I think they are all subjective. It was a bad comment in my opinion and reflects the idea that dark skin people cant be attrative because of their skin color, or they cant be smart because of their skin color, or they cant be hygienic because of their skin color, or religious, etc.

    6. Jackie Brown — on 22nd July, 2006 at 8:44 pm  

      My point was her views were *accepted* by all those around her. Its no sense trying to get to point E when everyone is still thinks moving to point B is too radical. You can’t know what point someone is at if you muzzle them from speaking freely. A significant portion of the population in India does not look (skin tone) like the stars on the screen in Bollywood- that marginalization is accepted and perpetuated. Her comment just reinforces the status quo; fair=lovely. The darker people can pretend there no inherent problems with this; after all -they are not black Africans. A society that equates darkish brown with undesirable is not ‘ready’ to see black as beautiful.

      Of course Sunny is right minded/noble to point this out- and look for accountability—he should care that this narrow mindedness is contested in his society. From an Afro-point of view I don’t think political capital etc should be wasted on getting some other group’s acknowledgement of me as being pretty. (plenty of mirrors in my house :)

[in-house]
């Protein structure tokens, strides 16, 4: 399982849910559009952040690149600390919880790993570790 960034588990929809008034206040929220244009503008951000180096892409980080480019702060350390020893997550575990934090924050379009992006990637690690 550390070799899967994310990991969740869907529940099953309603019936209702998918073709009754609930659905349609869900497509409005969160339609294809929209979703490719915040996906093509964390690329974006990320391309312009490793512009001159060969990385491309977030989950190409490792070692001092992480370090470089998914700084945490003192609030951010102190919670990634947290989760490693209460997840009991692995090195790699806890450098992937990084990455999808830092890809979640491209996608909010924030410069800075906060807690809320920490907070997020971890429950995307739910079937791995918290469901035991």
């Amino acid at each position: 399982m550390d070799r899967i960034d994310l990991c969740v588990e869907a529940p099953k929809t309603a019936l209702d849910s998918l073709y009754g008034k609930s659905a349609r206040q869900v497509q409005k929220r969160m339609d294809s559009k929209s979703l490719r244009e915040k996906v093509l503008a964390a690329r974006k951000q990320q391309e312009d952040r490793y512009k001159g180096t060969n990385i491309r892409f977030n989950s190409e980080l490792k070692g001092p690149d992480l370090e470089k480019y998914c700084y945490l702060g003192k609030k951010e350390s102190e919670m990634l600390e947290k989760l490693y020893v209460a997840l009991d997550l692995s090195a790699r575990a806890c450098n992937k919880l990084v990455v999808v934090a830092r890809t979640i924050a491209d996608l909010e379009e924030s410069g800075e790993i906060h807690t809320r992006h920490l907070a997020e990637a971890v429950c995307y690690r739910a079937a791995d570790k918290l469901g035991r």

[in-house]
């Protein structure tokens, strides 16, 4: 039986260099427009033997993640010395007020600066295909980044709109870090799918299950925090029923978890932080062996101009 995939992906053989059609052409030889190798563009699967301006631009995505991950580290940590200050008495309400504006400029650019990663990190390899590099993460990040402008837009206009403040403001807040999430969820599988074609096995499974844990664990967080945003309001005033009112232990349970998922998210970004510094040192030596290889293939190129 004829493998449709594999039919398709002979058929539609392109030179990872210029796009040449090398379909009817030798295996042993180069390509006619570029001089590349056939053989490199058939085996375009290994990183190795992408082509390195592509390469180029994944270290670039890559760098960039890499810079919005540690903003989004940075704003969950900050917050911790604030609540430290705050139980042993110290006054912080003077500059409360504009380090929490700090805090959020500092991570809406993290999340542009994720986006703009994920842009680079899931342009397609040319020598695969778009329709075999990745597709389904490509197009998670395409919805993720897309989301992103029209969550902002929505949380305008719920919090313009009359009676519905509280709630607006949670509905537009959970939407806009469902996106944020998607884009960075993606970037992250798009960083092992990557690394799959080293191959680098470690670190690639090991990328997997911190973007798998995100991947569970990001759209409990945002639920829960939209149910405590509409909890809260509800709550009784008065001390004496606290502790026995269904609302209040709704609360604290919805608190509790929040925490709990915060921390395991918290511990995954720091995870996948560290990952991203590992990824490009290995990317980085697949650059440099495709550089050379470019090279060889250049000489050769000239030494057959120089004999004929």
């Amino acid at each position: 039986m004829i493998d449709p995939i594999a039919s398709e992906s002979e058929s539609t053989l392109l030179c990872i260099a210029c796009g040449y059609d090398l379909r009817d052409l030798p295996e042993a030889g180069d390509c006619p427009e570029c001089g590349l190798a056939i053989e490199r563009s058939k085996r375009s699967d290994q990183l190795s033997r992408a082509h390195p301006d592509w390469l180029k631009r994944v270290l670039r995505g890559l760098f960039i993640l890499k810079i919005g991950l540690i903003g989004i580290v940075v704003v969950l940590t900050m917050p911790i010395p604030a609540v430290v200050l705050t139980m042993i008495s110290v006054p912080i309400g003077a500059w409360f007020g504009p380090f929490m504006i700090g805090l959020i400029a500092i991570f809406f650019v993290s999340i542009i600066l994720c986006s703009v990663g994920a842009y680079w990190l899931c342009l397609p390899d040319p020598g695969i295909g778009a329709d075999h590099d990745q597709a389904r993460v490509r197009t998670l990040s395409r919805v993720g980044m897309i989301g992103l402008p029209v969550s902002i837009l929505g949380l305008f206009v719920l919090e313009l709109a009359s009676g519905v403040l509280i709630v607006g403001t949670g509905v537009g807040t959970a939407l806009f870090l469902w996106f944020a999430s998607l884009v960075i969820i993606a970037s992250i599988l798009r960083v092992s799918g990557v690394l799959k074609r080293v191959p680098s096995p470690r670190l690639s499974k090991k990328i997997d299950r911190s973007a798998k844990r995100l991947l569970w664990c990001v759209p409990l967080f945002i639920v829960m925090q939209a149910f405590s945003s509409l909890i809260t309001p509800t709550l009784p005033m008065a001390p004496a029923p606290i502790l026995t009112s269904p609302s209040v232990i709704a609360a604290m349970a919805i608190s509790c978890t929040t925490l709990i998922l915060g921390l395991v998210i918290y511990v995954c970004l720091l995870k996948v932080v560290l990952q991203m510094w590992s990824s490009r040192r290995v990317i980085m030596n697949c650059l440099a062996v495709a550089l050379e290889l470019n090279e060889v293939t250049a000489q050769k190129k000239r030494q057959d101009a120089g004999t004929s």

7. Katy Newton — on 22nd July, 2006 at 8:59 pm  

      I think that the comment should have been left as it was or removed. I have a problem with it being rewritten to make this weird racist actress lady look like a normal reasonable human being.

    8. Bikhair aka Taqiyyah — on 22nd July, 2006 at 9:23 pm  

      Katy Newton,

      In any event, our true opinions will be reflected in the people we choose to love and not love. She can say what she wants but she will not get much love in America with that where Black has been beautiful for sometime now. Its a good thing blacks have got the larger society so “shook” about their ethnicity that people watch what they say.

    9. Bikhair aka Taqiyyah — on 22nd July, 2006 at 9:28 pm  


      I dont know if you have ever seen Spanish speaking T.V. in the states that cater to our growing Latino community but if you watch their news cast, morning shows, games shows, or the notorious Novellas (soap operas) it is the same phenonemna. All the actors are light skinned while the only time you see the Indians, those who arent either white or mestizo (mixed race) are the ones fighting like dogs on the talk shows. Hook up to Univision and see for yourself.

    10. Sabarish Sasidharan — on 23rd July, 2006 at 12:24 am  

      We can’t expect Rimi Sen and many other such actors, actresses to be politically correct, pure, sweet, truthful and straightforward. Can we? In fact i hate it whenever they hit headlines with their opinion on current political state of affairs (though this is not such a case).